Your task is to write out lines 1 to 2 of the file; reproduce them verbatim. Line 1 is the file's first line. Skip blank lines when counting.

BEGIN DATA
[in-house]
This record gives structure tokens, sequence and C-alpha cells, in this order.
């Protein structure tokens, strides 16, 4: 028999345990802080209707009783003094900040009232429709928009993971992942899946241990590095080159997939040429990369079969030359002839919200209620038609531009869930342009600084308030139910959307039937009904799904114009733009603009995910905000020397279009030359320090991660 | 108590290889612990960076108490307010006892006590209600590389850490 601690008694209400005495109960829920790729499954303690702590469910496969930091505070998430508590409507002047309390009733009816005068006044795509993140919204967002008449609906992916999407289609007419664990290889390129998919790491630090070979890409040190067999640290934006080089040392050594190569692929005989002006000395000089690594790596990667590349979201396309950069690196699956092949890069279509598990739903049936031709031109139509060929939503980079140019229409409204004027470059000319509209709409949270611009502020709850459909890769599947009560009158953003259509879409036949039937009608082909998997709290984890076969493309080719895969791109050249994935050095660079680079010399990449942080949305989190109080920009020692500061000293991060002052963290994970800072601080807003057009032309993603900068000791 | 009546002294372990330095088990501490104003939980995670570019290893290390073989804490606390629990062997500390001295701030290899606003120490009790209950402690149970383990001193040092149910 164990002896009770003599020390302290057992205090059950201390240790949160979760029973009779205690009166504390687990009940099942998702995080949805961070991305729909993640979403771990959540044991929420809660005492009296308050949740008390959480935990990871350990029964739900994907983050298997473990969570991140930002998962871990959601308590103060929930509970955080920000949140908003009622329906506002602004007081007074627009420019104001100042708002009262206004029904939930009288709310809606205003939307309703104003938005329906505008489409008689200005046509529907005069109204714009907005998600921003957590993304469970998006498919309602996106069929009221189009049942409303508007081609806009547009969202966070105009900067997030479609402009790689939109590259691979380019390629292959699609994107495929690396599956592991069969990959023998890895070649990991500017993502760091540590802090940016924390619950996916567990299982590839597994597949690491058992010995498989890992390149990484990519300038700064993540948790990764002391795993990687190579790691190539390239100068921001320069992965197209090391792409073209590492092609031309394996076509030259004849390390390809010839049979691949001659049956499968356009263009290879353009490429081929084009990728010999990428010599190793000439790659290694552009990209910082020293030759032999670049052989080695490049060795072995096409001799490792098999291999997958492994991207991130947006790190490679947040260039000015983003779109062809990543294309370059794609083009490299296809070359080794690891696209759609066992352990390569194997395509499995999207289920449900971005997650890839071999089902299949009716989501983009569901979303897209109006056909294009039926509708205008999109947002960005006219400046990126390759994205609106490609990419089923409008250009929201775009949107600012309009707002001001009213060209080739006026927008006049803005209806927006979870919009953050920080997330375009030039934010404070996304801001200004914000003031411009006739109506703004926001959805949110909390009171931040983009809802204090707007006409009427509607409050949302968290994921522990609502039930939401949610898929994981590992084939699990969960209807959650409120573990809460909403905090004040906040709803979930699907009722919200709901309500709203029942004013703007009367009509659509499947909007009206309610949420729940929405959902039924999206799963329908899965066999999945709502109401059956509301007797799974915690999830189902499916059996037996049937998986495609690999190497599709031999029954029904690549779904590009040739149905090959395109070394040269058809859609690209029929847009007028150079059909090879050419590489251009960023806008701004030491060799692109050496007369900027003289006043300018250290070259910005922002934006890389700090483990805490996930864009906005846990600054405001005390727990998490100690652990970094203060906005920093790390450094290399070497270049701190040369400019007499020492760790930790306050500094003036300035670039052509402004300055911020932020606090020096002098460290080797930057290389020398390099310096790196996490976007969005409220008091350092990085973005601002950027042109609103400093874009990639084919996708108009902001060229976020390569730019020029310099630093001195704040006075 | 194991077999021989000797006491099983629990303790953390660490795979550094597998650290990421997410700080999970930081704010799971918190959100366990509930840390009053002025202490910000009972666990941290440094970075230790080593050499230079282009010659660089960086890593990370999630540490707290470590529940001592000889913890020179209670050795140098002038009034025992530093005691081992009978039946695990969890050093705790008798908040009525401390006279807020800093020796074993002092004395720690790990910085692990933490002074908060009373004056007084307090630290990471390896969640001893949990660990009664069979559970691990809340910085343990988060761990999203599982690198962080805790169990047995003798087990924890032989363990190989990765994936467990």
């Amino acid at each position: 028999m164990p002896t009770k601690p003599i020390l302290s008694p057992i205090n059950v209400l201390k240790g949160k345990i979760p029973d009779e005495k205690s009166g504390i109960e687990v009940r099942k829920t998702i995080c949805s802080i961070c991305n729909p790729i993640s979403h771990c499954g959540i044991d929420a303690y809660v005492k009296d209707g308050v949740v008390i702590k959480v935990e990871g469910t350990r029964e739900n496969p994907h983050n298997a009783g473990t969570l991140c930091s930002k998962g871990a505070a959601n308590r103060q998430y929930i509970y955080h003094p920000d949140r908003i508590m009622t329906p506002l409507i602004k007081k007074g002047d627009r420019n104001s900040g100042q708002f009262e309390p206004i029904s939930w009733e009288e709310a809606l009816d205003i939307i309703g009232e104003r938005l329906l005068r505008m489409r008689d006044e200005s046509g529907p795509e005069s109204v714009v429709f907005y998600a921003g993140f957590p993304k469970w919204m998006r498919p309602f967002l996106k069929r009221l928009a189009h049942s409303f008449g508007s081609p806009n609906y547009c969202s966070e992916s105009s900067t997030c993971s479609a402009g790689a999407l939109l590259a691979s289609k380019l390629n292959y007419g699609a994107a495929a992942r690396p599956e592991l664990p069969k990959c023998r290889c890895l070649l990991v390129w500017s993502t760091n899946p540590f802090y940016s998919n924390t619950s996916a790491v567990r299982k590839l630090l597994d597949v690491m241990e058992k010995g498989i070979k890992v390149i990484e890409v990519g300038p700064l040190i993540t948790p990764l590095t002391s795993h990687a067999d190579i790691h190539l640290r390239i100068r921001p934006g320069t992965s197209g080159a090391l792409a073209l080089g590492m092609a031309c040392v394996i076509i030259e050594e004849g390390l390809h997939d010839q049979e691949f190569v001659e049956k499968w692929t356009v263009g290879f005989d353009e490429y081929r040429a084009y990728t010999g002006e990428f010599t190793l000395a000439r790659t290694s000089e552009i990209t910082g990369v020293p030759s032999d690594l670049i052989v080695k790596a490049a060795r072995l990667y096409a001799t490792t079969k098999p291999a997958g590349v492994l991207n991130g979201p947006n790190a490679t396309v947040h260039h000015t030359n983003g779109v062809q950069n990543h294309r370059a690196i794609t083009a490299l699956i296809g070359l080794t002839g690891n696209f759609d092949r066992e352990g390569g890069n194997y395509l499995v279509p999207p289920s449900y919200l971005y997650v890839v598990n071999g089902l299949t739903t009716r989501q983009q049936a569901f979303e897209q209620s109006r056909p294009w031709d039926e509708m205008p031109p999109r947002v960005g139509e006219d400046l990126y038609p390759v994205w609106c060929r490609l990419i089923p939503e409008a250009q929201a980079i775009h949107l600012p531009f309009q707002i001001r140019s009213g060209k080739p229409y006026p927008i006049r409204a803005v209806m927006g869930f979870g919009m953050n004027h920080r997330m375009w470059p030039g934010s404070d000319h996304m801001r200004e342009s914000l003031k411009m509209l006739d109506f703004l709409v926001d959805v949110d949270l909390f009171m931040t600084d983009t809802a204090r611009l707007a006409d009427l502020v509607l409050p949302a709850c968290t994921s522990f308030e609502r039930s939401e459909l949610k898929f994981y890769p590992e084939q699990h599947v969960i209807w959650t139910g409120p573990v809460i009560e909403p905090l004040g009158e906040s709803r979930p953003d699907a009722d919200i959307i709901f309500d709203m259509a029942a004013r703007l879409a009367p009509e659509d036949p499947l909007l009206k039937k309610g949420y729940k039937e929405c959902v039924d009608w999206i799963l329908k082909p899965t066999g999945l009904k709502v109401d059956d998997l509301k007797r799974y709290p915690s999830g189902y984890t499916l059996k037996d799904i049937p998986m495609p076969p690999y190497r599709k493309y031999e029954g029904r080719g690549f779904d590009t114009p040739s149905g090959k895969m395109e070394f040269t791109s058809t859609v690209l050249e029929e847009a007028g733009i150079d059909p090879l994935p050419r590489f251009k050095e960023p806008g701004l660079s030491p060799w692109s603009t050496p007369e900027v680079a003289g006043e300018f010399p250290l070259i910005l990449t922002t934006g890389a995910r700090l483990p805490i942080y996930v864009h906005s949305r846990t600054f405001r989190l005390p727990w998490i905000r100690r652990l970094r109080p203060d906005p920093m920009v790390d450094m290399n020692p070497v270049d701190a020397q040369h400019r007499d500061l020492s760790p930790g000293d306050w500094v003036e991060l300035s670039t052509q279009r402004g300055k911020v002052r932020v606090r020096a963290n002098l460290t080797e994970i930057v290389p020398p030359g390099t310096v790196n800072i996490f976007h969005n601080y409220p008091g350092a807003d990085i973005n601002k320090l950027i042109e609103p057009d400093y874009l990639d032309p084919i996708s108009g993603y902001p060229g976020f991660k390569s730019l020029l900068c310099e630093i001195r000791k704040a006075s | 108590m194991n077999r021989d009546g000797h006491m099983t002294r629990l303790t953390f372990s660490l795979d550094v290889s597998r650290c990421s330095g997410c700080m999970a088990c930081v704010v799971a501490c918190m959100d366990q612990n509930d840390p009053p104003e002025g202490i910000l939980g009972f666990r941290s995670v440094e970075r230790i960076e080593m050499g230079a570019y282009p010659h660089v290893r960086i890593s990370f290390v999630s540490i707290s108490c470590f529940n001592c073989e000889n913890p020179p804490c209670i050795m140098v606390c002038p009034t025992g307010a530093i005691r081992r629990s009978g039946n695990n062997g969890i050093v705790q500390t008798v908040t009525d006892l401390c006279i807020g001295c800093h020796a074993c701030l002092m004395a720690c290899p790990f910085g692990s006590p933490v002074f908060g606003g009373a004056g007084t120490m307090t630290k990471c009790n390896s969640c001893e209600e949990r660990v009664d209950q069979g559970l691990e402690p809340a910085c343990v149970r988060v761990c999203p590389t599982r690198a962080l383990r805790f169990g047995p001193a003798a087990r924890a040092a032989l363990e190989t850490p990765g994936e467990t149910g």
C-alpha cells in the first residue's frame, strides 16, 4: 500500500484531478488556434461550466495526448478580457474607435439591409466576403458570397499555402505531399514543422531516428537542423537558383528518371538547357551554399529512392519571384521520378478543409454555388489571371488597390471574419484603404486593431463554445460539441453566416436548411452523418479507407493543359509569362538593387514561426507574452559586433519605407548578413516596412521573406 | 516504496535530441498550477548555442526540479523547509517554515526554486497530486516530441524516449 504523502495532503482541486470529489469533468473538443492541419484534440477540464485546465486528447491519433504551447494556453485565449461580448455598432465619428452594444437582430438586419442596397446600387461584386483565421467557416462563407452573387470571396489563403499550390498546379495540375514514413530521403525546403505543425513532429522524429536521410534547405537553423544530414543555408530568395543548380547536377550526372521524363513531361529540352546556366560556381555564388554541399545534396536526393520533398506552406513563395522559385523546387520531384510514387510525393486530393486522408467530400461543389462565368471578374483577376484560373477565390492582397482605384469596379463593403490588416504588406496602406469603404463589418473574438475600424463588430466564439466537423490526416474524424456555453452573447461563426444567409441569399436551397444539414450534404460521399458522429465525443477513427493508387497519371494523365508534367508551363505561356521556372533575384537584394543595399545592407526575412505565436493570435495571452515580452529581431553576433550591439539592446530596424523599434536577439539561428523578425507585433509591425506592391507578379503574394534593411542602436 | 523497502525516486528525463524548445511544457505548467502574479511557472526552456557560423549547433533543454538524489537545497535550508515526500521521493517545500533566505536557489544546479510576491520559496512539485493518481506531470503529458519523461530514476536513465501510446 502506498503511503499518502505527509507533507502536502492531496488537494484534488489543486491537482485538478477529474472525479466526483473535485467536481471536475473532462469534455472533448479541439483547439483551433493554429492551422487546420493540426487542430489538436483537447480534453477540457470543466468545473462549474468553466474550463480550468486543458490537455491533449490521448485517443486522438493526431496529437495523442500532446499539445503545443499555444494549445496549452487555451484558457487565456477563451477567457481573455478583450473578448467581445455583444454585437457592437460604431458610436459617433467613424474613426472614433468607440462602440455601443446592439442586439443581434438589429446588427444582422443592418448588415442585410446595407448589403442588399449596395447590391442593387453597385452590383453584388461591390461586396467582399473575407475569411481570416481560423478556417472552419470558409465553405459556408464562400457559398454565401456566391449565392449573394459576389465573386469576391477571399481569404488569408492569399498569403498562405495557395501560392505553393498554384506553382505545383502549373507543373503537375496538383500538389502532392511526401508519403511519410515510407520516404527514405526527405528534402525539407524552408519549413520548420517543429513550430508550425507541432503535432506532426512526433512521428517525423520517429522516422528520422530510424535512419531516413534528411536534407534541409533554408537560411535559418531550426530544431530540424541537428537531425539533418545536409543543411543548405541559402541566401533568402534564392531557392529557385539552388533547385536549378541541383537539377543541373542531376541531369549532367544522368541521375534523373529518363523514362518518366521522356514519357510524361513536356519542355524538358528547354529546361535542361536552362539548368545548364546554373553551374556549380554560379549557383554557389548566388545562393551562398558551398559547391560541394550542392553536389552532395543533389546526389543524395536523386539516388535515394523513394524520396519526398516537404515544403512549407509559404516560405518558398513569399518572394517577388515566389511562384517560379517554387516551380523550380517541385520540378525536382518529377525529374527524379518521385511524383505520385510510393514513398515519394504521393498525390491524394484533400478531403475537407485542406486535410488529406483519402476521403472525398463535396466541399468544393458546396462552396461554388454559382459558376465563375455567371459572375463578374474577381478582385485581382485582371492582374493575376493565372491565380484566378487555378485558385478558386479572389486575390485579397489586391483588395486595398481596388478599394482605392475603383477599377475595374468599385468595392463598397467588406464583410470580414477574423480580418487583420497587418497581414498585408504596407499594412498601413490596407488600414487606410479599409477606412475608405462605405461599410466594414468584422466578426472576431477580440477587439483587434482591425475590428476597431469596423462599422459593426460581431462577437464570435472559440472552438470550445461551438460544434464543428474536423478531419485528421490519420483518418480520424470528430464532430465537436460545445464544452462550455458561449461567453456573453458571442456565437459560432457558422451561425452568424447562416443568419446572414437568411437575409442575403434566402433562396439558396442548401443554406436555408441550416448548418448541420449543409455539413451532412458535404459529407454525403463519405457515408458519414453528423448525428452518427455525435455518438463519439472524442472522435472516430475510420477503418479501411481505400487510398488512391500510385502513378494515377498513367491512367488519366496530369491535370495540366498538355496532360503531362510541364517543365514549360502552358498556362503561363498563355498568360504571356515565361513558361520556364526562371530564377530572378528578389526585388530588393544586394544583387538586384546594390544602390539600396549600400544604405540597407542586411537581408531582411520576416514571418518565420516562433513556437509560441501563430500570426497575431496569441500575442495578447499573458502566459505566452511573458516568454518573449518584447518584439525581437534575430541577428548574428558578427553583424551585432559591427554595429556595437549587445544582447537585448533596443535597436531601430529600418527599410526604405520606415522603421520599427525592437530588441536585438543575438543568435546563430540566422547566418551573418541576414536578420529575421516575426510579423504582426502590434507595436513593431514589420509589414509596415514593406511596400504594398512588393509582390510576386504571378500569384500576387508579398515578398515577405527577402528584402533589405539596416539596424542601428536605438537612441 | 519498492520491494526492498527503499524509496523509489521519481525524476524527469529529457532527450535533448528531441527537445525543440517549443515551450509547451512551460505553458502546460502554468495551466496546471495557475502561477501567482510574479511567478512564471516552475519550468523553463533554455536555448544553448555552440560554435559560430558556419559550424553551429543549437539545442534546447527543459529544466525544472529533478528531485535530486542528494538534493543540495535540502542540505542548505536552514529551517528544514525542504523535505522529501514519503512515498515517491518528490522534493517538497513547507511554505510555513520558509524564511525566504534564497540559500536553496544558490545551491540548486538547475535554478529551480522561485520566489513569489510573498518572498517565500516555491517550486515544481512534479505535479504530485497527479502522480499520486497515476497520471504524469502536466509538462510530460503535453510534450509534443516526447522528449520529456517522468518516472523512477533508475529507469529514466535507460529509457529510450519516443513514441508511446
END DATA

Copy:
[in-house]
This record gives structure tokens, sequence and C-alpha cells, in this order.